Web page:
Researchers working at the Jamestown site in Virginia discovered remnants of a church burned to the ground in the Rebellion of Nathaniel Bacon in 1676. They have found proof that is connected to the first revolt against Britain in the American colonies.

Charred remains hinted three incidents of hostilities

In 1676, Nathaniel Bacon, a moneyed landowner who instigated the siege of Jamestown, when Governor William Berkeley was accused of appeasing local Native tribes.

Due to hostilities that resulted in the burning down of the local parish church, which was found in 2019 by Jamestown Rediscovery archaeologist Sean Romo, it traced burn deposits under the soil, which it stood.

When Romo found the charred remains, he concluded it might come from three incidents: the first one in 1608 and one in 1862 when the Confederates were on the run from the Union army, reported the Daily Mail.

Although the remnant could be from the Bacon Uprising that burned the parish down, looking at the evidence on the top part of the charred layer, they concluded it was after burning in 1676, cited the Granthshala.

Looking over the deposits, window leads were found; even metal frames for glass planes were found in casement windows. Leads typically would be with the glazier's signature and date, which would prove the building's construction. Its destruction in the Rebellion of Nathaniel Bacon in 1676.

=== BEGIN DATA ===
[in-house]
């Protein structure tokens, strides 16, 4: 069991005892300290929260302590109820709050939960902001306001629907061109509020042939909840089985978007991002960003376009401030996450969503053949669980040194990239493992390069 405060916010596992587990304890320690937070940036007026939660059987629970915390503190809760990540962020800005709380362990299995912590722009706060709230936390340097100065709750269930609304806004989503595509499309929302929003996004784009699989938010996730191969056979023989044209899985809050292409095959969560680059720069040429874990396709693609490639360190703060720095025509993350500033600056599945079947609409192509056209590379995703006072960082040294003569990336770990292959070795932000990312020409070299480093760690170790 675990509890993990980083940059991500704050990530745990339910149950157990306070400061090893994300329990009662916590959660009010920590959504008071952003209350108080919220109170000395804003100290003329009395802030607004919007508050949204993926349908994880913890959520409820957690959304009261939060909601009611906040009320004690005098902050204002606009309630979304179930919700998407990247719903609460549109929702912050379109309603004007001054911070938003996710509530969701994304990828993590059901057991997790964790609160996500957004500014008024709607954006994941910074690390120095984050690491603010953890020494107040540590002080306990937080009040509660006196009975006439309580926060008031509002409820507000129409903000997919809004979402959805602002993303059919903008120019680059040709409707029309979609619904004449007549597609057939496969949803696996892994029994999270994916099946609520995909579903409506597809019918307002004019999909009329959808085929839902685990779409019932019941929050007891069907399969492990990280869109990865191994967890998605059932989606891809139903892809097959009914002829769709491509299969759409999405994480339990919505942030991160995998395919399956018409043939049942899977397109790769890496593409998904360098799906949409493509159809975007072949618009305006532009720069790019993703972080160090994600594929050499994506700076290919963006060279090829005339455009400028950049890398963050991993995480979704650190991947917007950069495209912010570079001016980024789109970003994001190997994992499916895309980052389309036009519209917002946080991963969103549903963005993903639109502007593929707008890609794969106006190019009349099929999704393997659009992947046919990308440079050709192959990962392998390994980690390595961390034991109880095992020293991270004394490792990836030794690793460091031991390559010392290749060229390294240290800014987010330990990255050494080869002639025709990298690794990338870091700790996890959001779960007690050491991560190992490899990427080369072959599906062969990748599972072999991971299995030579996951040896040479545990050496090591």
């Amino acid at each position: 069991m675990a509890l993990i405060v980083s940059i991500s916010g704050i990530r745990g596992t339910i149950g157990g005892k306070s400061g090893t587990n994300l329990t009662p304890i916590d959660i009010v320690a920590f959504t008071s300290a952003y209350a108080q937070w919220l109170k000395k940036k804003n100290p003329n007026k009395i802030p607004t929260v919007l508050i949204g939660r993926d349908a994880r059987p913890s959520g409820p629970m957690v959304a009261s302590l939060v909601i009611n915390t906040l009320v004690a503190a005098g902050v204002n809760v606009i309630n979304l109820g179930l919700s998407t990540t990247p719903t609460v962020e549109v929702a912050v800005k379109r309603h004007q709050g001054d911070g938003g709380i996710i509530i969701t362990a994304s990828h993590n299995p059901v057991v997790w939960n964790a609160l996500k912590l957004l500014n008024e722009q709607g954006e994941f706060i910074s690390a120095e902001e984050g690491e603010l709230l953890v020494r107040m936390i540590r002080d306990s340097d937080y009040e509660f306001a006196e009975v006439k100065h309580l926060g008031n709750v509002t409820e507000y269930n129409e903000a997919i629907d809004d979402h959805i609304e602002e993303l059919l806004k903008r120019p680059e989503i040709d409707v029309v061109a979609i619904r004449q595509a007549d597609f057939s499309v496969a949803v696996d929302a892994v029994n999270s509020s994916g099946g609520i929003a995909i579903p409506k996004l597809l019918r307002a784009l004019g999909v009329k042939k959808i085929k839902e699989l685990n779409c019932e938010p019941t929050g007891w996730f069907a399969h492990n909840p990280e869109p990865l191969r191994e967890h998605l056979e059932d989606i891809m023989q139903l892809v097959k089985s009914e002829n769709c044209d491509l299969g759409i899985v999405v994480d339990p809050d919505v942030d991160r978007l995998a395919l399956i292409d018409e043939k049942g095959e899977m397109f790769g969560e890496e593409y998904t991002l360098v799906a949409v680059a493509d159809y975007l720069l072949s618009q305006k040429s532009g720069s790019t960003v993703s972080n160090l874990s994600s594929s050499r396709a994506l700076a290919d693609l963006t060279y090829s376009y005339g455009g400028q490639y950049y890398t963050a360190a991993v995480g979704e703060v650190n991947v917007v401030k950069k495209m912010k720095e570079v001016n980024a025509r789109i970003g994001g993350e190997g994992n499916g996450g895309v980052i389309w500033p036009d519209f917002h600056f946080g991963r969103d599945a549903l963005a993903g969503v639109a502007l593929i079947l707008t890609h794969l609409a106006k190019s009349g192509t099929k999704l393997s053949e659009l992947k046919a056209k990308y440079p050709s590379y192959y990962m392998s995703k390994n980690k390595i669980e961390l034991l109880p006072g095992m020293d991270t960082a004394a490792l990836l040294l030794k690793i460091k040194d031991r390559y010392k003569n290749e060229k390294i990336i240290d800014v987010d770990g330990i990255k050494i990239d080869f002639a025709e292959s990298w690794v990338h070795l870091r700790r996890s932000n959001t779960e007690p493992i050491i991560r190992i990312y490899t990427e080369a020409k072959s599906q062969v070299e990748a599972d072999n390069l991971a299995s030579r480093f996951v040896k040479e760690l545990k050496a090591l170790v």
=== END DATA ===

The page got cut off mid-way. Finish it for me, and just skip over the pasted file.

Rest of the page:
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According to the senior conservator Dan Gamble, he said leads can point out hidden secrets. Romo added they helped date the artifacts precisely.

Jamestown church repeatedly burned down 

Historically, the Jamestown church has been burned several times in its history; the earliest burning happened 68 years before. It was not the second was the legendary where Pocahontas wed John Rolfe.

The fourth church was burnt down, made of brick and wood, taking about 11 years to finish construction.

On the site is the 7th church built on the same spot, which finished in 1907 and is still used as an Anglican church today.

Bacon's uprising is not the first to challenge then British rule in the colony. There are many causes why there was unrest, noted the National Park Service.

There was competition from Maryland, with a constricted market, less price for tobacco, and imported English goods were getting expensive. Colonials were getting mad at Gov. Berkeley for his helplessness in stopping raids by Indian tribes on them.

At one point, there was a move to drive away from the native Indians from then Virginia, but the governor interceded. Bacon got fed up and rallied the poorer farmers in non-peaceful revolt because the governor was considered a crooked politician. The rebellion was powerful enough to burn the town on September 19, 1676.

It would have been a successful rebellion if it had not been for dysentery that killed Bacon on October 26, 1676. Then the British governor was sent back to England.

Dave Givens, the director of archaeology, said that the find shows the uprising did happen with the church burned down too. He added the layers from the dig was adding to the story of the rebellion of Nathaniel Bacon in 1676.

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